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The Bye Bye Man

The Bye Bye Man is the kind of film that is so boring and bereft of anything of possible interest that it becomes infuriating.

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The Book of Love

The feature debut of director and co-writer Bill Purple does not feature a single authentic moment. Imperfect would actually be a step up.

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Ballad of Narayama

"The Ballad of Narayama" is a Japanese film of great beauty and elegant artifice, telling a story of startling cruelty. What a space it opens…

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“The African Americans: Many Rivers to Cross, Part I”: Table of Contents

The following reviews were written by Kinnedy Broughton, Dyana Daniels and Messiah Young, all Chicago high school students, as part of Columbia College Chicago's Columbia Links journalism program for high school students. RogerEbert.com has partnered with the Chicago Urban League and Columbia Links to mentor these students and to give them a platform for their writing. Read more about the program here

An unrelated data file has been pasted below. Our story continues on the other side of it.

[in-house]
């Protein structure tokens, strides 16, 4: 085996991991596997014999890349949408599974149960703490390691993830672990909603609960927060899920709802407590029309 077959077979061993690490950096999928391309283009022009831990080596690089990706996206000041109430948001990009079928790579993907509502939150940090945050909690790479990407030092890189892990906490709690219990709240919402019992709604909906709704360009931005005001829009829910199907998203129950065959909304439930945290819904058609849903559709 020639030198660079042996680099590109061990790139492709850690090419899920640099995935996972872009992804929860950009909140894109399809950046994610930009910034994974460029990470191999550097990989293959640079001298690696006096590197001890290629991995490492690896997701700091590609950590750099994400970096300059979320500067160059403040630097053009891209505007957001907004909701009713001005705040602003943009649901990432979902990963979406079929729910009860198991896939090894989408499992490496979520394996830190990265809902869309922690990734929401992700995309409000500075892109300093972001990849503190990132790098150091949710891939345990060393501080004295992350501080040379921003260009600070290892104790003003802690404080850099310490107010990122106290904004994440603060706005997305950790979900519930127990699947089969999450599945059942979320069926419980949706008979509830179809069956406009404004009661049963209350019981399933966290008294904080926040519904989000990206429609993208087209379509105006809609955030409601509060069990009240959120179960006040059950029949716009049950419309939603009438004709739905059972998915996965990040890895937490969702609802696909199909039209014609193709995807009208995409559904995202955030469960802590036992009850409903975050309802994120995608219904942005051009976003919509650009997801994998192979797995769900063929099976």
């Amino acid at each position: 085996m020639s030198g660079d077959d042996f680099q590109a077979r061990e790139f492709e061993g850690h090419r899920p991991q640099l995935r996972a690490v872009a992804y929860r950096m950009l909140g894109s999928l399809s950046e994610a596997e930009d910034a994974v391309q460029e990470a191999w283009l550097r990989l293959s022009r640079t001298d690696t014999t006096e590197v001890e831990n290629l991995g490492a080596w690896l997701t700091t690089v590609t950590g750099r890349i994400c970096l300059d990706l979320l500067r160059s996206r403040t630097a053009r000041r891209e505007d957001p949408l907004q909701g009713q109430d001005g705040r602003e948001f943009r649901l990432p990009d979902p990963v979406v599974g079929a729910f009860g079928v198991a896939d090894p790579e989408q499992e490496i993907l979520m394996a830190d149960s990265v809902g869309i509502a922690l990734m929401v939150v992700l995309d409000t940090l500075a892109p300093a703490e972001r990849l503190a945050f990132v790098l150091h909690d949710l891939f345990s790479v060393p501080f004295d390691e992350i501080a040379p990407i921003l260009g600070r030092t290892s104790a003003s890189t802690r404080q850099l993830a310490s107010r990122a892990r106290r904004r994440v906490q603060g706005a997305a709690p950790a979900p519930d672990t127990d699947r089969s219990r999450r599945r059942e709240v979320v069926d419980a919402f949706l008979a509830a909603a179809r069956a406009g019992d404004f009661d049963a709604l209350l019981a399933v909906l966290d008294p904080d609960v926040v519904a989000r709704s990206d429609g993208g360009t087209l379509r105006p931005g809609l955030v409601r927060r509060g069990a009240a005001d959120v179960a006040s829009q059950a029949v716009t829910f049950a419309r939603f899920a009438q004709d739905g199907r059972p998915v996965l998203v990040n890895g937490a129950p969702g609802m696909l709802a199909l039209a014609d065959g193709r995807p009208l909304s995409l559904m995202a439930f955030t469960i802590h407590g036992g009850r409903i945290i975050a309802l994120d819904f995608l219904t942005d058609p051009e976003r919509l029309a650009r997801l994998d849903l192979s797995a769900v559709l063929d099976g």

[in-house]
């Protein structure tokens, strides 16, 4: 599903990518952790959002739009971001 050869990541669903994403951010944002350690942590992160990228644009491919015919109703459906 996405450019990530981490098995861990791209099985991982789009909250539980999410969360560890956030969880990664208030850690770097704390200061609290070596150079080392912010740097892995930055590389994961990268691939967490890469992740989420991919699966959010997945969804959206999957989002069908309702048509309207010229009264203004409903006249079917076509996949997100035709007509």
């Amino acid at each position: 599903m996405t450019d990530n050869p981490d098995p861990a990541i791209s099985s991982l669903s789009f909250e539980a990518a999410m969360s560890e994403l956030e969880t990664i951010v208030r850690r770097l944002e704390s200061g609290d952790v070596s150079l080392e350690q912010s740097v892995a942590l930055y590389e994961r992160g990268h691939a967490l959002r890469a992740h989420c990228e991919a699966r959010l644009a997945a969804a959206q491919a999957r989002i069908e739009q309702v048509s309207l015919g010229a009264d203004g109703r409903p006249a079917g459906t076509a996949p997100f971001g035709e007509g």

I have conveniently put all three reviews for this particular film, "The African Americans: Many Rivers to Cross, Part I," together in order for you to appreciate each of the writer's distinctive voices. 


Review by KINNEDY BROUGHTON

"This documentary is engrossing, informative and unleashes the truth about slavery and what it really was. It does this with inspiring stories, significant artwork and modern, slick animation. There is, however, not enough depth within its narration."

Review by DYANA DANIELS

"The film works because the narrator Gates brings his expertise as a scholar in African American history, and his knowledge, as well as the other historians, helps to make sense of such a dark and traumatic time in American history."

Review by MESSIAH YOUNG

"There are too many unanswered questions. But, overall, 'Many Rivers to Cross' teaches the audience many valuable lessons about the African American experience and makes the audience appreciate culture and history."


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